If the antifreeze has to reach 175, then in ambient temperatures above (175-107 =) 68 the Flat Plate is more efficient, and below 68 the Evacuated Tube is more efficient.

Loop Pump
To circulate antifreeze through the solar collectors and back to the storage tank heat exchanger requires a pump.  Pumps are available to run on 12/24 volts powered by a Solar Cell, and there are conventional 120/240 VAC pumps.  The pump doesn't take much power to run, generally about 10-20 watts.

Controller
To switch the pump on/off the Controller monitors temperatures of the high side and low side of the antifreeze in the loop.  Usually there are two thermocouple inputs to the Controller and a relay output that switches the pump circuit.  In some systems (usually an Evacuated Tube in hotter climates) if no hot water is used for a period of time (often referred to as "vacation mode") the temperature in the storage tank can reach close to boiling.  To overcome that risk, some Controllers have a bypass switch that controls added valves to bypass the storage tank.  This mode may not be needed with a Flat Plate as the temperatures of the antifreeze rarely gets close to boiling.  Consult the supplier for your application as they will have specific information on this.

Storage Tank
The general rule of thumb is each member of the household will use 20 gallons of hot water a day.  That may be a bit excessive depending on the family but its a safe number to use.  Storage tanks are similar to a hot water heater except they don't have a heater element and the have an internal heat exchanger the antifreeze passes through.

While a non-toxic antifreeze is used it there were to be an internal leak the possibility of the antifreeze mixing with potable water is eliminated by using a double wall of protection.  Early systems mounted the heat exchanger coils inside the storage tank.  Current storage tanks have the heat exchange tubing coiled around the outside of the tank.

Sizing the system is generally based on a daily 24 hour cycle.  Trying to store some extra hot water for cloudy days isn't going to hurt except that to return to temperature means it will either take extra time or more solar collectors.  Plan on a 24 hour cycle for an every day dwelling, although for weekend retreats etc, it may be more cost effective to plan on a ratio 7 days of heating for every 2 days of storage.

Tanks are generally sized to 80 gallons and 120 gallons.  A family of 4 would need an 80 gallon tank.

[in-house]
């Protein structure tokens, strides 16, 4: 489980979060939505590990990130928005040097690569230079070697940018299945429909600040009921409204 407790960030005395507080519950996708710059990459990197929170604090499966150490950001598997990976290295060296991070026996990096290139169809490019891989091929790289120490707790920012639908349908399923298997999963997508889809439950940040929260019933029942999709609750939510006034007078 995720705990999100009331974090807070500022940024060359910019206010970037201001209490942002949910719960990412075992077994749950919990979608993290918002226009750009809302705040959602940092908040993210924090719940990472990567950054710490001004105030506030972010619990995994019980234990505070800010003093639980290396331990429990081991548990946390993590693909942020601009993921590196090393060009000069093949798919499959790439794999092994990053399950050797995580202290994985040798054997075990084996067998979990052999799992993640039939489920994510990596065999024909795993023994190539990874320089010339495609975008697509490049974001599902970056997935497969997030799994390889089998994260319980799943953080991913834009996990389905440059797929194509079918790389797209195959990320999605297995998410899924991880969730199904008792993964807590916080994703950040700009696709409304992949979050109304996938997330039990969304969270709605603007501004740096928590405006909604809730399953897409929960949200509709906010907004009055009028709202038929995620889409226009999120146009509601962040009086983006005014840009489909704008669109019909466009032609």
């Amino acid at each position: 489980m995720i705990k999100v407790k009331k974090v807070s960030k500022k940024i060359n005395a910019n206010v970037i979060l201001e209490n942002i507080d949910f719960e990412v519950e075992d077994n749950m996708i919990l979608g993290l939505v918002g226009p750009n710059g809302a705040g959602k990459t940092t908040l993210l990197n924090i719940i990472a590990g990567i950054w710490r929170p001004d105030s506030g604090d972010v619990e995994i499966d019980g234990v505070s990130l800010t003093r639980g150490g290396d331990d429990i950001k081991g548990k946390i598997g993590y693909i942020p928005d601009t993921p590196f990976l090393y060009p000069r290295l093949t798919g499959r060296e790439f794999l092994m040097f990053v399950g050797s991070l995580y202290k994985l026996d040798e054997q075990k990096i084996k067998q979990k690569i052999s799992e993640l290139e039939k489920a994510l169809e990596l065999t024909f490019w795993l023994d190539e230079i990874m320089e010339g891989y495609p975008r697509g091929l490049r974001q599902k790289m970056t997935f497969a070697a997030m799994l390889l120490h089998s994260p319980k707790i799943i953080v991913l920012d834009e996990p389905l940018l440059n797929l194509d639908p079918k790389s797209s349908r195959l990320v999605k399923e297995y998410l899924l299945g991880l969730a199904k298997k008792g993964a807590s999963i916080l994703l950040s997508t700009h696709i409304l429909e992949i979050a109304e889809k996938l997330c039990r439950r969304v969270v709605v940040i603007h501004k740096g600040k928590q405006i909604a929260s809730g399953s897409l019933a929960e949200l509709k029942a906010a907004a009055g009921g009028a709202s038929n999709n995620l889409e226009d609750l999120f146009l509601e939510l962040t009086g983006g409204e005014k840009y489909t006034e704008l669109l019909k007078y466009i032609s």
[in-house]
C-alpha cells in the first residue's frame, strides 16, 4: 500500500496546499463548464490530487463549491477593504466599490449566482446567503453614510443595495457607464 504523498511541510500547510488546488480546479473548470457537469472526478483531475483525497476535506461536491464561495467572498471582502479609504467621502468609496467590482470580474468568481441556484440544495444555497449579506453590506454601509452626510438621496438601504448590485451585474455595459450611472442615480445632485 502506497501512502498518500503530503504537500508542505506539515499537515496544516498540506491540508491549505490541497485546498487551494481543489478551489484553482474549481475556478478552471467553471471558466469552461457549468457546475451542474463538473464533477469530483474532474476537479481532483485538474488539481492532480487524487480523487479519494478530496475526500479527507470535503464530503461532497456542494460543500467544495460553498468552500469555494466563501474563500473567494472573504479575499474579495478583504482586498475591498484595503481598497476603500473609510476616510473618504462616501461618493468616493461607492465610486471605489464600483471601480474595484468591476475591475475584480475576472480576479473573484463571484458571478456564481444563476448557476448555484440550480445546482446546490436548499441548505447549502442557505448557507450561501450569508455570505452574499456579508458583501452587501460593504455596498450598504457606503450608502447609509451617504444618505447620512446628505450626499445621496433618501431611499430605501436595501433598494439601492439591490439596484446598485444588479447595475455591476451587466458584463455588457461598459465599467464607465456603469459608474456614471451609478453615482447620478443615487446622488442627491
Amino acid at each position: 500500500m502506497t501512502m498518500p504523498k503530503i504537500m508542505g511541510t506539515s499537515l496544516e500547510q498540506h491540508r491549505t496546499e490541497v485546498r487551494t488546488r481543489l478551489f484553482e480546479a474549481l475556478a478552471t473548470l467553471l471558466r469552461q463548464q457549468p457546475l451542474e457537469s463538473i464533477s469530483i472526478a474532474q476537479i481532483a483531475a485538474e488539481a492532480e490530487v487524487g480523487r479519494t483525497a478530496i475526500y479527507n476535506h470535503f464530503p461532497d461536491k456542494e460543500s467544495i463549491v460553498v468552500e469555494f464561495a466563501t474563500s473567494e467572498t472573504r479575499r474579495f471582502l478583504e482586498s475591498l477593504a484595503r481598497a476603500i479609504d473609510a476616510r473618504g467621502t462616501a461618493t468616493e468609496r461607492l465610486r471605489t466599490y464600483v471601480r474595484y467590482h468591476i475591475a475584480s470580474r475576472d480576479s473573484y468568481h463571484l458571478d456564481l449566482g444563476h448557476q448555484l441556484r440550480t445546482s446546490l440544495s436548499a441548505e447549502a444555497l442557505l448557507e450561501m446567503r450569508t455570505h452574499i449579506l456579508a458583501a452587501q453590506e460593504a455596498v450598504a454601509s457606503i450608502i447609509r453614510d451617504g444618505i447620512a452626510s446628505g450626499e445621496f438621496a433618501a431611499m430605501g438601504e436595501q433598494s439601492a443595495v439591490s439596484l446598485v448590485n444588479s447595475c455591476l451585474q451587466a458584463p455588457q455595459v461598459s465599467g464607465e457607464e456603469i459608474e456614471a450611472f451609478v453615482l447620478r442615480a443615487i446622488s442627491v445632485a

Size and location of the storage tank may require squeezing an extra tank in the mechanical room where the water heater was.  It would make sense that someone should make an electric water heater with a heat exchanger right?  Well someone has.  Rheem Solaraide HE.

Supplemental Electric Water Heat
More about the Rheem Solaraide HE - its the first dual-purpose system built to accommodate both a closed loop solar water heater that includes a heating element.  Available in 80 and 120 gallon sizes this system is lower in cost then buying both a storage tank and a good quality water heater.   If you choose the Rheem Solarade HE option we would recommend the 120 gallon system for 4 people as this will keep a more uniform temperature and provide a longer cushion for depleted hot water before the heater switches on.

Unless your customer can go without hot water during extended periods of inclement weather they still will need a conventional hot water heater.

Installer Related Materials (IRM)
Mounting provisions will need to be included no matter where you plan on placing the solar collectors.  Mounting provisions will include stilts that angle the solar collectors for optimal alignment with solar altitude.

Not all solar collectors are roof mounted as not all homes have the right geometry or conditions for that. Some solar collectors are ground mounted which actually has a lot of advantages if the space is available.  Some solar collectors have been built into cleverly designed awnings to provide shade over patios or south facing windows.

Different roof styles take different mounting hardware. Tile roof construction can be compatible with a roof mounted solar collector.

Plumbing will need to be tallied up in lengths and sizes of piping, along with any elbows, couplings, reducers, caps, and hand valves required.  During the site survey you'll get an idea of how long the runs are of what sizes and how may turns it takes.  All of the loop plumbing will need insulation.  Also hanger iron fasteners and more little parts.

We've put together an "IRM Kit" of suggested materials that should have more then enough materials to do the job, and when the job is done, merely replenish the kit.

Section 402 will cover System Configuration.